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Blogs

David Cameron’s Immigration Reverse Ferret

14 February 2013

10:56 AM

14 February 2013

10:56 AM

If you seek cheap entertainment, the sight of government ministers defending their immigration policies to the foreign press is always worth a sardonic chuckle or two. And, lo, it came to pass that David Cameron assured Indian TV that, actually and despite the impression his coalition may have given, Her Britannic Majesty’s government is jolly keen on bright young Indians coming to the United Kingdom.

Which is just as well. If, as the Prime Minister is keen on suggesting, Britain is but one entrant in a keenly competitive “global race” then it makes no sense at all to restrict our selection policy to those born on these sodden islands. The global gene pool is deeper and better than ours.

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Fortunately, Britain remains an attractive place to study, work and live. This despite a Conservative party that has done its best to send the signal that, actually, Britain is “full” and we’d rather not have you here. No, not even if you are smart and highly-skilled.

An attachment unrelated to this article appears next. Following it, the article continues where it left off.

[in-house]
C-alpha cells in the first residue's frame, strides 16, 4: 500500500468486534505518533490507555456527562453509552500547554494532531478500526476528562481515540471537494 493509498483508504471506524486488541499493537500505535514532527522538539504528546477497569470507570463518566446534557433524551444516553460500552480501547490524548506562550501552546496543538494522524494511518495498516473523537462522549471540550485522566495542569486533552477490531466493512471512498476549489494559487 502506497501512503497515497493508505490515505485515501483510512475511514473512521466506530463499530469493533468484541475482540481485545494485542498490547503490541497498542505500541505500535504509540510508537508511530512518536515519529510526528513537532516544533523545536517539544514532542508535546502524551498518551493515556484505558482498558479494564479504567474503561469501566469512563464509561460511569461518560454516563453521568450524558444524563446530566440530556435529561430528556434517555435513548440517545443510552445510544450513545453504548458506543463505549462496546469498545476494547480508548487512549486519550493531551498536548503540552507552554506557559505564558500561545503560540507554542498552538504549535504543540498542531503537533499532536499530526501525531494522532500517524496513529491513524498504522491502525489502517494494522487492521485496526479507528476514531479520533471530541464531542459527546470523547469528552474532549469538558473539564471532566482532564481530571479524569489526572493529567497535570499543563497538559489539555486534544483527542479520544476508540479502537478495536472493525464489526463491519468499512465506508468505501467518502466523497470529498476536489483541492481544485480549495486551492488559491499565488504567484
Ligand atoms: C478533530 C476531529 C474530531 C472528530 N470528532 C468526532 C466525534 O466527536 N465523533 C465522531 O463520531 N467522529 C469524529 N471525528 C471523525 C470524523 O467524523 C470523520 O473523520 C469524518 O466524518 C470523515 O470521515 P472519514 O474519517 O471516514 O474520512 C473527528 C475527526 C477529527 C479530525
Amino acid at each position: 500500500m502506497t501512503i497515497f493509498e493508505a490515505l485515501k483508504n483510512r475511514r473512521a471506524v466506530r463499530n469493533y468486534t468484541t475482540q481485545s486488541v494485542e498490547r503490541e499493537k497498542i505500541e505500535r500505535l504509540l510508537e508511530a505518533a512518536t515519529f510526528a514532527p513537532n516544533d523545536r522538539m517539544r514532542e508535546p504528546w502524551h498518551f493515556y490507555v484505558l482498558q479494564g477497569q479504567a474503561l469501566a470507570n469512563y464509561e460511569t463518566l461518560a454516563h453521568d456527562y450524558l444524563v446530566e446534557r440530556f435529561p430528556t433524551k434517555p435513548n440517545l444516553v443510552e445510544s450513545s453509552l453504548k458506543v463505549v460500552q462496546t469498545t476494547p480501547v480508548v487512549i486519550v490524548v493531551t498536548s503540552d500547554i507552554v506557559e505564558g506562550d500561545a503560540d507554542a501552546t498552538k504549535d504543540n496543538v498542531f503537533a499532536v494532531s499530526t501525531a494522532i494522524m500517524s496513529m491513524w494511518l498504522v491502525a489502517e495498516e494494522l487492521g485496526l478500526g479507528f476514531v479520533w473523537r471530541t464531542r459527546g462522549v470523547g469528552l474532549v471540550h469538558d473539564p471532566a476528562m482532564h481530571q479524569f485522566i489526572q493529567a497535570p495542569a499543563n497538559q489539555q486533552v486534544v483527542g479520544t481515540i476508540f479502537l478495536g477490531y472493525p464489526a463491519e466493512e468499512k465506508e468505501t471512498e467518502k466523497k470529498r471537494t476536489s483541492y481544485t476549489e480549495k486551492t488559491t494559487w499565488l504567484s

Now the Prime Minister is scurrying around wondering why anyone could possibly have got the impression that Britain would prefer it if you took your talents and energy someplace else. Well, that’s what happens when you pander to your base.

Still, it’s always good to see politicians recoiling from the consequences of their own rhetoric:

David Cameron has urged Indian students to come and study in the UK as he tried to address concerns about tougher visa rules ahead of visiting the country.

Ministers have come under fire for tightening the rules on post-study leave to remain in the UK which some businesses and universities believe is deterring people from applying.

Mr Cameron accepted that policies may not have been “communicated properly”.

[…] “Now we need to take that message out to talented young people in India and say if you want to make that choice, Britain will be incredibly welcoming.”

And, presumably, not just to Indians but to students from all across the globe?

Subscribe to The Spectator today for a quality of argument not found in any other publication. Get more Spectator for less – just £12 for 12 issues.


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